Perhaps a vestigial sense that the sacred lies within the earth helps explain the persistence of “monolithic,” rock-cut temples in India, for example, the Buddhist chaitya halls and viharns at the Ajanta Caves (c. 200 B.C.E. - 460 C.E.) and the nearby Hindu (Saivite) Kailasa Temple at Ellora (756 - 773 C.E.,) whose plan copies two free-standing stone shrines, the Kailasanathar in Kanchipuram (685 - 705) and the Virupaksha at Pattadakal (745 - 754.) Similarly, the liturgical path from the bright, quotidian world outside the temple though the tenebrous mandapa to the dark recesses of the garbagriha or “womb chamber” could trace an atavistic return to the dark but fertile earth as home of the generative principle, an architectural “regression to the womb” or “womb chamber” and, ultimately, the primal soup or mud (the opposite of a building.) In Hindu philosophy the female principle, prakriti or nature, is associated with amorphous matter, as well as, its unreleased potential, which the male principle, purusha, must penetrate, like the light of dawn into the garbagriha, to fill the night with diurnal form and waken the god to shine his darshan on the day.
In contrast, the gods of Indo-European, nomadic pastoralists (and equally peripatetic Semitic monotheists) were not immanent in the arid earth they ceaselessly roamed, but transcendent in the sky above them – the sun, stars, raging thunderheads and ‘ever-homeless winds,’ anthropomorphized wanderers like themselves through mental and cosmic spaces. Their homes were mountaintops – Meru, Olympus, Valhalla – and their shrines, towers, pyramids and “temple mountains;” they made a religion out of verticality, of escaping the gravity of the earthly plain and plane. The Upanishads (TPQ 1000 B.C.E.) proceeded to dematerialize these aerial Vedic deities into the ideas they had always been and then generalized them into a universal mind, Brahman, divinity in the image of the mind of man. Reality became pure abstraction, unavoidably reminiscent of Plato’s nous and his eternal ideas pre-existing their thinkers. Thus “philosophical idealism” was born simultaneously in the East and West during what Karl Jaspers termed the Axial Age. Finally, Buddha, taking eidetic reduction to its logical extreme, reasoned that anything with attributes could also lose them and, since existence or being was an attribute, ideas, self, mind, indeed, all existents, were unreal illusions, maya. Since what comes into being, once was not, it could be not again; only sunyata, emptiness or non-existence, he concluded, endures, is indestructible and therefore real.*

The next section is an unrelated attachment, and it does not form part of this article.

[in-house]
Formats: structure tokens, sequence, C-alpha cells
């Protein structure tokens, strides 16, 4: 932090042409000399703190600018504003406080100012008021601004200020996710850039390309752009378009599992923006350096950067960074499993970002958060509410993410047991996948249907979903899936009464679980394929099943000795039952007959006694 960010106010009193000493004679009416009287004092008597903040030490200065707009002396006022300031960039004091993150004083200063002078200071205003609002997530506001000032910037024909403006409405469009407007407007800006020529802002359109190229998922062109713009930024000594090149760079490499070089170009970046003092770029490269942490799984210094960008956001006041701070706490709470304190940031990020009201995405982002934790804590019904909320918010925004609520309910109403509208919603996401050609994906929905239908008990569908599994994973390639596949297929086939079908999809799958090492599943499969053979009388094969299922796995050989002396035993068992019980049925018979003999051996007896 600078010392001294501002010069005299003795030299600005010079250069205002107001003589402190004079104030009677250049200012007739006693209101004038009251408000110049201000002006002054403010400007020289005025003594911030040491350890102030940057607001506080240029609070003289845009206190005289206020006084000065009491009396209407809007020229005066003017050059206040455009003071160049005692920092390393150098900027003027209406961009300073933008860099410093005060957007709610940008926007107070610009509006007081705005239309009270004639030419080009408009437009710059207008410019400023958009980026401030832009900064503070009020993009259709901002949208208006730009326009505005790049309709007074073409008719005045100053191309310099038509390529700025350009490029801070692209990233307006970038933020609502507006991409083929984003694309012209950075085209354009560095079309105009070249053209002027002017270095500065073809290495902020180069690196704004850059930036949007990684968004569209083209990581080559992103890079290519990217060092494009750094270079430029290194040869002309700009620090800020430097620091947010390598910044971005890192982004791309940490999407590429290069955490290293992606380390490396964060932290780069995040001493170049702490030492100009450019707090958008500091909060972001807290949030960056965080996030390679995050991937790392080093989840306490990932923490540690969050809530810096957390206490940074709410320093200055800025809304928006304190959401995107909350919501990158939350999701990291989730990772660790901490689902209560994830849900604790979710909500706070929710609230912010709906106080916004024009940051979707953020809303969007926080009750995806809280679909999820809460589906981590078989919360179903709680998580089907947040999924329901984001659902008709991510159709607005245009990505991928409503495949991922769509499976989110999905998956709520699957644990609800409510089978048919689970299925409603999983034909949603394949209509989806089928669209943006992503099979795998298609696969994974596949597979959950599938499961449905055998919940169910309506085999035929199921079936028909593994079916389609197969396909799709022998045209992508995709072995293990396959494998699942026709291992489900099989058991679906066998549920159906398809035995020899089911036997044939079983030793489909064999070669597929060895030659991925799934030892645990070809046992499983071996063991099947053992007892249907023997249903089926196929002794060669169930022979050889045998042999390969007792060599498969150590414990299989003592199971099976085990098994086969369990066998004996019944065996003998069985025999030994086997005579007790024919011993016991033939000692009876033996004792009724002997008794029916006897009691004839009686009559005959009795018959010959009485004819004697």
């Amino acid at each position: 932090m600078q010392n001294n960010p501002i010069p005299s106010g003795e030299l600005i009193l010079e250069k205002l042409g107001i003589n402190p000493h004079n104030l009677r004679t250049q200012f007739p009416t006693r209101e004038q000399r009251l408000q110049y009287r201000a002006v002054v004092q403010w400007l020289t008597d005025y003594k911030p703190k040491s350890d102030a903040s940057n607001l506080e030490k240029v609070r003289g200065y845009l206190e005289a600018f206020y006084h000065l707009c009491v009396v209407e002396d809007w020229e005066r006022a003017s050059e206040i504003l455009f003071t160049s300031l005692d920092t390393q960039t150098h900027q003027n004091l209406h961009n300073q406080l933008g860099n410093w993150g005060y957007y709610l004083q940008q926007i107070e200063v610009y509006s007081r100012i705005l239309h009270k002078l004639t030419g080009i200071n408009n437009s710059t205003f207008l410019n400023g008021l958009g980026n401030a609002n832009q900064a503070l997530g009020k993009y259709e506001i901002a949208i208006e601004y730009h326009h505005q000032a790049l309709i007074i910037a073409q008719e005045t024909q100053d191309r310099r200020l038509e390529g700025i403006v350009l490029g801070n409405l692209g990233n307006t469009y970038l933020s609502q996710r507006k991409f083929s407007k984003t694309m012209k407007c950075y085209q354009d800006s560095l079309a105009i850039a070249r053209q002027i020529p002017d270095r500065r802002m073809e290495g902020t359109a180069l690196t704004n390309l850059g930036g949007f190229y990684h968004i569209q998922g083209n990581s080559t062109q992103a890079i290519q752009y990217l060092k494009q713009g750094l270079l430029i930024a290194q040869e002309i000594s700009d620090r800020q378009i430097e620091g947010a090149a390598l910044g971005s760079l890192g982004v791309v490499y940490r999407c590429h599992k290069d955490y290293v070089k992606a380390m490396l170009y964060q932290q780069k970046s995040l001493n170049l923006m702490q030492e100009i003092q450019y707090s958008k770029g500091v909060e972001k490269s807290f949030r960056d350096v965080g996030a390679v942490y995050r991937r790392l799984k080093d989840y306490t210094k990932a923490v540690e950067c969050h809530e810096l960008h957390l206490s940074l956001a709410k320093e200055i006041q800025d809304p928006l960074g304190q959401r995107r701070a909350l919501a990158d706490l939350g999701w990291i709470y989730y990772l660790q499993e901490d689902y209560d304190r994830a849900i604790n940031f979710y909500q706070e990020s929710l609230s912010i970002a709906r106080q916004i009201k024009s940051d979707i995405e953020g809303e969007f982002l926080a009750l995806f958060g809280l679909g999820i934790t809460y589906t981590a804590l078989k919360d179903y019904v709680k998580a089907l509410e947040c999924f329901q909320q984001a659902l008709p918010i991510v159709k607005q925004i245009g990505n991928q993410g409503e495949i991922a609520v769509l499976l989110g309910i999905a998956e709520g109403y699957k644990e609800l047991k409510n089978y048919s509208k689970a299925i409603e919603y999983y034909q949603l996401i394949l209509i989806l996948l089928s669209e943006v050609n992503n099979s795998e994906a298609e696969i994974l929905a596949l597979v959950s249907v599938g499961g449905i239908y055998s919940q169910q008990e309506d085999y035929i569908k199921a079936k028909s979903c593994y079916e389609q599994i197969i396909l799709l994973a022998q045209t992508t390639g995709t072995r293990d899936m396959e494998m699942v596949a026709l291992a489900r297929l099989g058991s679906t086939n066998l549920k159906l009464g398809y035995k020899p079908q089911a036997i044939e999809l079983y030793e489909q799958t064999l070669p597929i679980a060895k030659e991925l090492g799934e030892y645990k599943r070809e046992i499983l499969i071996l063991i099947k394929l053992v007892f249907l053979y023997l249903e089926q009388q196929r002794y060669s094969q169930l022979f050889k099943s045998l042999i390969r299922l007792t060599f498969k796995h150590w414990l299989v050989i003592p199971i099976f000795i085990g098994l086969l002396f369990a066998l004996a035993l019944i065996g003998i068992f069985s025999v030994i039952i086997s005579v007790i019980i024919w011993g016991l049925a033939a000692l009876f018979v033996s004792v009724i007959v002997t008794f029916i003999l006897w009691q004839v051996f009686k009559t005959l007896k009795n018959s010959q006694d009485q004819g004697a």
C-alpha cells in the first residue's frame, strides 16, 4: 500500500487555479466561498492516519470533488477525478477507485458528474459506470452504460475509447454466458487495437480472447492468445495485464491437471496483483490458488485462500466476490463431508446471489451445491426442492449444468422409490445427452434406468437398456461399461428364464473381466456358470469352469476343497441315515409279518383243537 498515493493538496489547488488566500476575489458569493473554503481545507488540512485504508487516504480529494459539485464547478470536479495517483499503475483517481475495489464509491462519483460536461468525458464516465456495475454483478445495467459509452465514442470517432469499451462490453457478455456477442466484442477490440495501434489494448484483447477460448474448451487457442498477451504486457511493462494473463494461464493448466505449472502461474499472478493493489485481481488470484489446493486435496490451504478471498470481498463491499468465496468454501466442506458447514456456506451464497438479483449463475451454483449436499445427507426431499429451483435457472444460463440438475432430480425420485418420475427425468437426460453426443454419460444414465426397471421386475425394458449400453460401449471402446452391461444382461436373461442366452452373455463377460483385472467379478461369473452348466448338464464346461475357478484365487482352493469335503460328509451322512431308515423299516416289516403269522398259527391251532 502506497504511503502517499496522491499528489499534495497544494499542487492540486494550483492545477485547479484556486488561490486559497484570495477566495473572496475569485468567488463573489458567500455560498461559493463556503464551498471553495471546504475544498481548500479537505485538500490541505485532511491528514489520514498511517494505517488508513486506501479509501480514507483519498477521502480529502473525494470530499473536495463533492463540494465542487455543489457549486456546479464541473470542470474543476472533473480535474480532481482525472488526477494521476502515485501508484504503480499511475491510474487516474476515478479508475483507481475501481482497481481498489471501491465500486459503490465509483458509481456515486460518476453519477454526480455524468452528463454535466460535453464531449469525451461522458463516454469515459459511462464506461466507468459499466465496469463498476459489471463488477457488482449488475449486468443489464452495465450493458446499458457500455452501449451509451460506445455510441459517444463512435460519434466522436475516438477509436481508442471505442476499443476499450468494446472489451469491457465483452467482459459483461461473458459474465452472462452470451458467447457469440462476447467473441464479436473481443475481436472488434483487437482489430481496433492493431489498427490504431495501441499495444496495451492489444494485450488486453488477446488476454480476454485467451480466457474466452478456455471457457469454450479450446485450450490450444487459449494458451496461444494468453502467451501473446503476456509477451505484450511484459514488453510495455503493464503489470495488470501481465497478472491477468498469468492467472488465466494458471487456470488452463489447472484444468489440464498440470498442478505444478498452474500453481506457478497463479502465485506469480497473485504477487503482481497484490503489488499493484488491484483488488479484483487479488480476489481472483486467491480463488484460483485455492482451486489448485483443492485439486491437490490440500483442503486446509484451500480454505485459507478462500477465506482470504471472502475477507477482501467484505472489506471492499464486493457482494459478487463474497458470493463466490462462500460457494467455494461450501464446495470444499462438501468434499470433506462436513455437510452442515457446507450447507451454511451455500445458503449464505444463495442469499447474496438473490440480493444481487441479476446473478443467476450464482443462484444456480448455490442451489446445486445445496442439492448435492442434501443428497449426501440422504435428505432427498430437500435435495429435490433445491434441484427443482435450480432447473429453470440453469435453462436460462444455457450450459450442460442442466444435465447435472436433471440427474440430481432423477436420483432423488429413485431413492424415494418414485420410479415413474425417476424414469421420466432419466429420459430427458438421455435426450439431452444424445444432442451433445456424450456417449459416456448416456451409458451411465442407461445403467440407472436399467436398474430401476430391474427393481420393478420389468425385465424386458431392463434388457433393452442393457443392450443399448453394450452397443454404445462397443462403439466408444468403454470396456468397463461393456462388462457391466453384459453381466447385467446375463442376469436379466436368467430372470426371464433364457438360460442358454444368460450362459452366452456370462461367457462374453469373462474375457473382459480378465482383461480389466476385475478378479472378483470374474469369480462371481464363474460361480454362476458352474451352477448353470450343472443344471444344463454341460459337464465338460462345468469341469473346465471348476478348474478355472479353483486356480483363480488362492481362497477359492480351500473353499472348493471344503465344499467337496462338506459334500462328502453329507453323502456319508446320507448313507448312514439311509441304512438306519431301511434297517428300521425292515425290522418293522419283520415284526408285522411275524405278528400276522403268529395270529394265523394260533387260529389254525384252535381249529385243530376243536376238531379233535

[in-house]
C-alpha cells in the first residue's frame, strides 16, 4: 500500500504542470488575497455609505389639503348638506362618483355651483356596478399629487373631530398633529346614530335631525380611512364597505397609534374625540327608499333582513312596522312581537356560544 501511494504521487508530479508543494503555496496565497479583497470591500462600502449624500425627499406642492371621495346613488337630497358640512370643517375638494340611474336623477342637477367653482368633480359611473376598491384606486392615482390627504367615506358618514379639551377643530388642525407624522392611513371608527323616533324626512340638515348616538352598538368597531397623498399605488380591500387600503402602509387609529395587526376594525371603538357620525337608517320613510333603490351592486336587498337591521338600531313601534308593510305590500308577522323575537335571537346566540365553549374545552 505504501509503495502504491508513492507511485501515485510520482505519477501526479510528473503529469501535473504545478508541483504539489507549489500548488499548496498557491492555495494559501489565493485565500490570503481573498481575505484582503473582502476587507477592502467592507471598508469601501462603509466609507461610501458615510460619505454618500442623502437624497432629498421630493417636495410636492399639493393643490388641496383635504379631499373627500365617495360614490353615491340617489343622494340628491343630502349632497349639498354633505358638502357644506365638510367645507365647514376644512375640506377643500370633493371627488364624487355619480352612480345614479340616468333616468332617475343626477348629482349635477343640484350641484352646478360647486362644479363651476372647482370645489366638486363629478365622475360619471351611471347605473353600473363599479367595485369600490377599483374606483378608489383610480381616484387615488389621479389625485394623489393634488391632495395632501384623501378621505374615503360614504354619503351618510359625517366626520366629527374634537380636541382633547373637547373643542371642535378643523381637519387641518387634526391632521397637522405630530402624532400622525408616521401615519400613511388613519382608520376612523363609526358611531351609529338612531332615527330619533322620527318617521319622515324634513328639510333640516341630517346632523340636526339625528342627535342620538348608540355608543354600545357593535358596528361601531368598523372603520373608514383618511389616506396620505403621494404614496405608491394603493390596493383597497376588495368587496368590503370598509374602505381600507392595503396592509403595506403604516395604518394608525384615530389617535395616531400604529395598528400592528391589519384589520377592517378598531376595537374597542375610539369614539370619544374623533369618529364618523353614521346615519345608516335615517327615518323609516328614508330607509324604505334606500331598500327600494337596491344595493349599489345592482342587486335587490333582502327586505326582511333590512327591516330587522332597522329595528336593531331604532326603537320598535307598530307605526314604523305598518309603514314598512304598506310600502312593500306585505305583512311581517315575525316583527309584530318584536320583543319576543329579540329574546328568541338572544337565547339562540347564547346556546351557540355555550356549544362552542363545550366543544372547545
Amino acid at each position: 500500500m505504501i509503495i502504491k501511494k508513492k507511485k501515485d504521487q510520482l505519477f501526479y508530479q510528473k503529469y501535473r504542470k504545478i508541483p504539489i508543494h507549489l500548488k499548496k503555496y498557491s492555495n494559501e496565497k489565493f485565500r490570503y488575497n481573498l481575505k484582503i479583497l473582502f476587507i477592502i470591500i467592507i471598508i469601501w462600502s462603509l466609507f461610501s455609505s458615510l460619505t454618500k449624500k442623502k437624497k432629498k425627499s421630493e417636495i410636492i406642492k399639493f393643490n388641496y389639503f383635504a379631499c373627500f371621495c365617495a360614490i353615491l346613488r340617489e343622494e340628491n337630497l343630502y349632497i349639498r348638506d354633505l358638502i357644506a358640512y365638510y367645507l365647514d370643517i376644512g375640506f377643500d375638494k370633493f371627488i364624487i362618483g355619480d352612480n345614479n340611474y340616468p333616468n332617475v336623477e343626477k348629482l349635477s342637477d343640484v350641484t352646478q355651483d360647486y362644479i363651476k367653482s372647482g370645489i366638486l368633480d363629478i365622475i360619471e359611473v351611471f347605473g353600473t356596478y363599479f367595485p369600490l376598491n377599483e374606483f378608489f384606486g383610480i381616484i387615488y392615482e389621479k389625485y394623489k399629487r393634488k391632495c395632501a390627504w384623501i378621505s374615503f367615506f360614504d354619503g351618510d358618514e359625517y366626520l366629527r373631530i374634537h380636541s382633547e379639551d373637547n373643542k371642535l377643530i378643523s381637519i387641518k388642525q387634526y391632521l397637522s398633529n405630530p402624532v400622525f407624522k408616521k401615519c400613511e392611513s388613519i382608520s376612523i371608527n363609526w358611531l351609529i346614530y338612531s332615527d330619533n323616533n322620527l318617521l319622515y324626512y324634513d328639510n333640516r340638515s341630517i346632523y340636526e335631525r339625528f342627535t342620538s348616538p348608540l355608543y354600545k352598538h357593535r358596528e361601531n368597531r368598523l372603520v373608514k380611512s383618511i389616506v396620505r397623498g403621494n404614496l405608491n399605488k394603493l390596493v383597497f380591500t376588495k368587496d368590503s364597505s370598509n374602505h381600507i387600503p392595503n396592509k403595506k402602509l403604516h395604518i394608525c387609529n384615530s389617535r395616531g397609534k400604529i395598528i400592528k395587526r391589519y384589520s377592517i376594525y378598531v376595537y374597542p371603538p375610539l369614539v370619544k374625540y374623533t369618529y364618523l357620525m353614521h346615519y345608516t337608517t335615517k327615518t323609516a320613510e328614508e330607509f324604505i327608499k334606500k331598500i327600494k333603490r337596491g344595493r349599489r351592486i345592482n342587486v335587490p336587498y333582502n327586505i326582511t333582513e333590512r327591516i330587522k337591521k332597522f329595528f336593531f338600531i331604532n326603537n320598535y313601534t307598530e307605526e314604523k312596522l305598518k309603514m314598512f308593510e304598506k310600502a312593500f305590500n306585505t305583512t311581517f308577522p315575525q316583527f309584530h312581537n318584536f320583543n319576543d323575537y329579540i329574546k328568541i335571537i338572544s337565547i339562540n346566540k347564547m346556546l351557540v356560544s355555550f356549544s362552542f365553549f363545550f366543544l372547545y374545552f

Three millennia of thought condensed into the three paragraphs above can only parody philosophy, but they highlight a fundamental contradiction which both Indian and Khmer religion and their built expressions accommodate with surprisingly little overt conflict. Students of comparative religion have pointed out that most spiritual and metaphysical paths seek the same thing in the end – the extinction of individual existence and ephemeral differentiation for a return to a primordial, “uncreated” unity. The vertical alignment of the shikhara and garbagriha offers a merely architectural resolution of this binary, just as the naga or “rainbow bridge,” joining soil and sky through the “water cycle,” is merely a metaphorical (or meteorological) reconciliation of the chthonic and celestial. The mythic impulse to link earth and heaven is hardly limited to Southeast Asia; the feathered, flying serpent, Quetzalcoatl, and “vision serpents” were similarly a “sky umbilicus” between men and gods for the Toltecs and Terminal Classic Maya; the earlier Temple of the Sun (200 C.E.) at Teotihuacán was recently discovered to be built above a cave from whose hidden spring life-giving water and light were believed to flow; the origin of earth and space was a mountain.